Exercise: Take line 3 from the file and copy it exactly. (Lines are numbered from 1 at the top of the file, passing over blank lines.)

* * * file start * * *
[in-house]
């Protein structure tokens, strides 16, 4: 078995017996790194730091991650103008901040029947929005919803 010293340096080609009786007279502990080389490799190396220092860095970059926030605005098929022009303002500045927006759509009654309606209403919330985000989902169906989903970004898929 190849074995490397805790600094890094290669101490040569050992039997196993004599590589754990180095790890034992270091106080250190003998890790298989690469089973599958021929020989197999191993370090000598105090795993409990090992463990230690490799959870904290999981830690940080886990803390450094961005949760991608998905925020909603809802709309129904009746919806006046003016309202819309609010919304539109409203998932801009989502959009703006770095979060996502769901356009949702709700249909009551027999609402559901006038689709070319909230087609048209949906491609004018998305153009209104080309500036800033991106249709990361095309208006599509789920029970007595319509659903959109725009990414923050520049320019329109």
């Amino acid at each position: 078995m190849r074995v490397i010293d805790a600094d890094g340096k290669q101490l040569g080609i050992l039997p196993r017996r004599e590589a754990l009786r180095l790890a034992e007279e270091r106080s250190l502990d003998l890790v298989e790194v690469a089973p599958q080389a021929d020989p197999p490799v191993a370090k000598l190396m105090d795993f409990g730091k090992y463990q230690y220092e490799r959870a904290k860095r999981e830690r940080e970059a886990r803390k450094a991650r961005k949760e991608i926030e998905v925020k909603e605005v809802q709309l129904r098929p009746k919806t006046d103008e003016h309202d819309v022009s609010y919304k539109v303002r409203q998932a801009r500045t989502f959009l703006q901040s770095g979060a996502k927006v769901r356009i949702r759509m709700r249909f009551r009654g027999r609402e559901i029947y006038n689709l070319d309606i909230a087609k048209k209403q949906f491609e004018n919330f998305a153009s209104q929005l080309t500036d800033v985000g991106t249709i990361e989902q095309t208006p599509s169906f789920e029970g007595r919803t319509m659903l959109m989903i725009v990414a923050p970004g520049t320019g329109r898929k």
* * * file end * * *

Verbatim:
């Amino acid at each position: 078995m190849r074995v490397i010293d805790a600094d890094g340096k290669q101490l040569g080609i050992l039997p196993r017996r004599e590589a754990l009786r180095l790890a034992e007279e270091r106080s250190l502990d003998l890790v298989e790194v690469a089973p599958q080389a021929d020989p197999p490799v191993a370090k000598l190396m105090d795993f409990g730091k090992y463990q230690y220092e490799r959870a904290k860095r999981e830690r940080e970059a886990r803390k450094a991650r961005k949760e991608i926030e998905v925020k909603e605005v809802q709309l129904r098929p009746k919806t006046d103008e003016h309202d819309v022009s609010y919304k539109v303002r409203q998932a801009r500045t989502f959009l703006q901040s770095g979060a996502k927006v769901r356009i949702r759509m709700r249909f009551r009654g027999r609402e559901i029947y006038n689709l070319d309606i909230a087609k048209k209403q949906f491609e004018n919330f998305a153009s209104q929005l080309t500036d800033v985000g991106t249709i990361e989902q095309t208006p599509s169906f789920e029970g007595r919803t319509m659903l959109m989903i725009v990414a923050p970004g520049t320019g329109r898929k």